We didn’t think we’d ever make it out of Agra. For days we wasted away in our dusty hotel room. Every evening, our tourguides who had adopted us against our will apologetically informed us that the train was again sold out. We felt kidnapped and smothered by smiling, friendly faces with a taste for whiskey. Whiskey we always ended up paying for.
But last night we were stubborn, we whined and nearly cried. And for a couple hundred extra rupees slipped to some cousin to the wife of the conductor, we were secured seats on midnight’s sold-out train. Nathalie and I exhaled with relief as we sat in our bunks, staring out the window as the train finally pulled us out of Agra and into the impenetrably dark landscape of northern India.
For the next few hours, neither of us spoke. I buried myself in the Proust book I’d been reading for many days now. Nathalie gazed persistently out the window, peering forward toward the onrushing horizon. She seemed to be on the lookout for some abstract object to emerge that only she could see. The warm, sticky air sat like a fever between the two of us.
In the town of Firozabad, a round and stocky man got on the train to occupy the bunk across from Nathalie and I. We both watched him place his suitcase on the shelf above him, securely padlocking it into place. Then he sat down and faced us both with a wide smile. Despite the stickiness of the night air, his crisp, white dress shirt gleamed elegantly against the backdrop of his deep, brown skin. His moustache lent him a jolly air, and his eyes widened with friendly curiousity at the two pale travelers sitting across from him. “Where are you and your girlfriend going?” he finally asked, then winked at me conspiratorially. “Just to Varanasi,” I answered, and wrapped my arm uncertainly around Nathalie’s shoulder, which she shrugged off. “I am going to Lucknow,” he announced, answering our question before we could ask. “Do you like your new president?” he next inquired. But both Nathalie and I could only answer with puzzled looks. His eyebrows furrowed, “You have new president now. Haven’t you heard?” “Oh!” Nathalie exclaimed, smiling with sudden understanding. “We have both been traveling in India for many months now. We haven’t been keeping in touch with what is going on in America.” “Ahh,” he smiled again. “You like India?” he asked. I lay back on the dusty bunk, my fatigue arising suddenly and gratefully overwhelming me. The rhythmic clattering of the train wheels on the track hypnotized me and the sounds of Nathalie chatting with our travel companion reduced to a drone of intertwining voices. The rocking of the train car teased me gently into my dreams. The last I remember was the sound of a match being struck in the next compartment, and the sharp smell of incense striking my nostrils. The man’s voice, together with Nathalie’s, retreated like an island into the horizon.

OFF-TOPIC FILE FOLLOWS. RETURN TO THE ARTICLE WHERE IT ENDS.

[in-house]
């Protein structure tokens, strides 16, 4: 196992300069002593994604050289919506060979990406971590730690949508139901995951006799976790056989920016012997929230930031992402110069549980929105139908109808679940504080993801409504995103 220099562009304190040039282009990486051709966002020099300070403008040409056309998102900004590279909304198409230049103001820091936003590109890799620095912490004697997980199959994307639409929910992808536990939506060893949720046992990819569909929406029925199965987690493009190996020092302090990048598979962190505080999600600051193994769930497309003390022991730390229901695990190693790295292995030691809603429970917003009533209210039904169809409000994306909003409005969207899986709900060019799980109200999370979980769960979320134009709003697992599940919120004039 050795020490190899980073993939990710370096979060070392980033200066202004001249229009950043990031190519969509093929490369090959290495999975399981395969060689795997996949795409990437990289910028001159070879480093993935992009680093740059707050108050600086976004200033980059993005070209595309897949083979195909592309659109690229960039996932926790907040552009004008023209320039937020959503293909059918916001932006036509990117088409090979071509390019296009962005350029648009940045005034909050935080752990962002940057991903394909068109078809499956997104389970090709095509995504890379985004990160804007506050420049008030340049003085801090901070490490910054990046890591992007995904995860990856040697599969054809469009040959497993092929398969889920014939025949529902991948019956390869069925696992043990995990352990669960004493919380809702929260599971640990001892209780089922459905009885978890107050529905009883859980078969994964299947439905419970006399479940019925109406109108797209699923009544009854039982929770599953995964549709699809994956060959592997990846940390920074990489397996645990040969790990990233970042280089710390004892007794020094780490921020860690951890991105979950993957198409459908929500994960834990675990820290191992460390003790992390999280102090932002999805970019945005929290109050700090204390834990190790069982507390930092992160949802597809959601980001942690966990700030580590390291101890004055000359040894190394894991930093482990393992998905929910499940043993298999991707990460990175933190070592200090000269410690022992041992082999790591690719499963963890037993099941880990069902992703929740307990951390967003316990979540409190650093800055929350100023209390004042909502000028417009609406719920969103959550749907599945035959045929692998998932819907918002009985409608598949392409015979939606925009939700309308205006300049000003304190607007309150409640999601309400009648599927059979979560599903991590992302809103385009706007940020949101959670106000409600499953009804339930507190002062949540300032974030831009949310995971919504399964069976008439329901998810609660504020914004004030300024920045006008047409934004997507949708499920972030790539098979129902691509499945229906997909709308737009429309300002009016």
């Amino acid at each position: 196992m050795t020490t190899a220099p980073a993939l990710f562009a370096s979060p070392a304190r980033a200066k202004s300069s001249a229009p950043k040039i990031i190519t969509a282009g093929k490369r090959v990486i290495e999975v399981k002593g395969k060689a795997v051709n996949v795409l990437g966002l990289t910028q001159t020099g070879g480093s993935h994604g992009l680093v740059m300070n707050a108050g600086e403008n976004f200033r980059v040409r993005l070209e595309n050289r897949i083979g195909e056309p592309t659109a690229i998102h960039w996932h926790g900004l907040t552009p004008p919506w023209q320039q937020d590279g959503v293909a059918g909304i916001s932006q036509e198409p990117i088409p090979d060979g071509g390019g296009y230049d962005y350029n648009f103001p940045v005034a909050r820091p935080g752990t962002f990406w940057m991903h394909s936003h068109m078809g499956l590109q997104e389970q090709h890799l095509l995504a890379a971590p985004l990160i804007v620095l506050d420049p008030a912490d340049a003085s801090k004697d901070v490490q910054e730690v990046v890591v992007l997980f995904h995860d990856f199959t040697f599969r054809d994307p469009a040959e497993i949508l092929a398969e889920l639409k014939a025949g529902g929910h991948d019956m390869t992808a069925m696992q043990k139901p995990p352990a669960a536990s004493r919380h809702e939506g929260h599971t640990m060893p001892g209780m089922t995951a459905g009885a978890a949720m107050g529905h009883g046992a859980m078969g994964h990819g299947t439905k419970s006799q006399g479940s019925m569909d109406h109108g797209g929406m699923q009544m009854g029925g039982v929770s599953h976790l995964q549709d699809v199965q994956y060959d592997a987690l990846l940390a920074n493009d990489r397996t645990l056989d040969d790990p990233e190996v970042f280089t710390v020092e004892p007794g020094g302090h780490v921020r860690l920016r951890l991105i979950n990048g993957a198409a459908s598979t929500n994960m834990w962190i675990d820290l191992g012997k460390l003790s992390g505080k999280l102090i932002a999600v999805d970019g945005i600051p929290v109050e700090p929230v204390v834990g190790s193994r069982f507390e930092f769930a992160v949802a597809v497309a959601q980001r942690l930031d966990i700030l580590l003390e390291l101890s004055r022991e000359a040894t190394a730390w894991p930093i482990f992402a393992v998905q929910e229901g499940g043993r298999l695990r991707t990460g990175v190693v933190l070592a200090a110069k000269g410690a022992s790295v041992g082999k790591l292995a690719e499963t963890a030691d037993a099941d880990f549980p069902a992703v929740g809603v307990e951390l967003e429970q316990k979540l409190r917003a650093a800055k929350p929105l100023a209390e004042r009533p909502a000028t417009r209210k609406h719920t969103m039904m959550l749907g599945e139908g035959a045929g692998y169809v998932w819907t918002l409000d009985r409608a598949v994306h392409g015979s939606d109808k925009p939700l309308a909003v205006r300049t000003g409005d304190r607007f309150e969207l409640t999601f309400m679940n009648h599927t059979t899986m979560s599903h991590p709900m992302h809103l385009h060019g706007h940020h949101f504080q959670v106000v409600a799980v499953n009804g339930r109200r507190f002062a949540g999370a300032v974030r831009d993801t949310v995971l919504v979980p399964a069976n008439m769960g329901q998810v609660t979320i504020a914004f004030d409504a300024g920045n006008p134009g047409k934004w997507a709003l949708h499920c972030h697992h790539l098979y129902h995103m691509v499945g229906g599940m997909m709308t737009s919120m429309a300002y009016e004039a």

Some hours later, I awoke and immediately realized the train had stopped. I raised my head and through half-open eyes I saw we were in a station. The Indian fellow was standing, bent over his suitcase, clicking it shut. I looked drowsily around for Nathalie. Her face quickly appeared before me. “Where are we?” I wondered. “This is Lucknow,” she replied. Then, “I can’t sleep. I’m going outside for something to eat.” “Ok,” I mumbled. I let my head fall back, and sank immediately back into sleep.
It was morning when I again awoke. I sensed other passengers also slowly emerging from sleep and moving about in the train passageways. They walked by clutching warm cups of steaming chai in their hands. I gazed out the window at the dry countryside rushing swiftly by under the cool, dawn air; a dusty mist hung low over the fields. The train compartment was still and empty. When I realized Nathalie was absent also, I immediately stood up and searched the shelf above for our bags. Mine was still there, but Nathalie’s was gone. Somehow I wasn’t surprised.